About ten days ago, my wife arrived home after a 13-hour drive with her octogenarian mother. The next day my wife became sick and tested positive for Covid. My daughter was home from law school for spring break. We all masked up and kept our distance.
After some Paxlovid and four or five days of misery, my wife recovered and tested negative, as did the rest of us. How the heck my mother in law tested negative after being in a car that long with my wife is a mystery. (My negative test result came before I went to Friday Coffee Club, which was held outdoors so no worries for the caffeine crew.)
Crisis passed, right?
Tomorrow I was planning on driving my mother in law home to Indiana. Despite having nothing but allergy symptoms, I took a Covid test just to be sure.
I tested positive.
Get out of here! So I tested again using a different type of test kit.
I tested positive.
The only symptoms I have are allergy symptoms. The cedar tree outside my window is orange, covered in pollen. I have been sniffling and sneezing and had itchy eyes for a week or so. Otherwise I feel completely fine.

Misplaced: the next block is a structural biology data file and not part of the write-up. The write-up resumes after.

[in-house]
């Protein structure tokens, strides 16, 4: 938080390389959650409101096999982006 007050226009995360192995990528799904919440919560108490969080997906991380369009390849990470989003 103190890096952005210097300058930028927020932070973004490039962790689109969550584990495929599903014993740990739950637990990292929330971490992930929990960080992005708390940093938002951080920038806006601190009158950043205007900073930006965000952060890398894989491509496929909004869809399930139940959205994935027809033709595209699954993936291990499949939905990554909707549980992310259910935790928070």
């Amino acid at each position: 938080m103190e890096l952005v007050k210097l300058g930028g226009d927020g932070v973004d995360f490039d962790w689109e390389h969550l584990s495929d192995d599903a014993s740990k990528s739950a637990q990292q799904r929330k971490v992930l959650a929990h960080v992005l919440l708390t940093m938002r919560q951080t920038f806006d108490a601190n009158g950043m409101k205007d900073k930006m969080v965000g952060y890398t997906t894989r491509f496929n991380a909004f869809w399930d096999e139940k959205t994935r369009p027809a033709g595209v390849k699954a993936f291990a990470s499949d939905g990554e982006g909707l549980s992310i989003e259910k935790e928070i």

This is my second bout of Covid. The last one was at the end of July when I returned from my 2019 bike tour. I took Paxlovid and had a mild case. I was vaccinated for the fifth time last October.
Of all the people in our household this week I was the one that did the most distancing and mask-wearing. And I got the damned disease again. No wonder the medical profession has had such a hard time dealing with this virus. It makes no sense.
I will be a good boy and take it easy. I’ll wear a mask. I’ll avoid other people. I’ll eat some chicken soup.
Once in my college years my neighbor and I came down with the flu. After three days of feeling wretched we decided to through caution to the wind and drink some single malt Scotch. The next day we were both fully recovered.
I bought some Guinness for St. Patrick’s Day and never got around to drinking any. I wonder if it has anti-viral properties. In the interest of science I will investigate.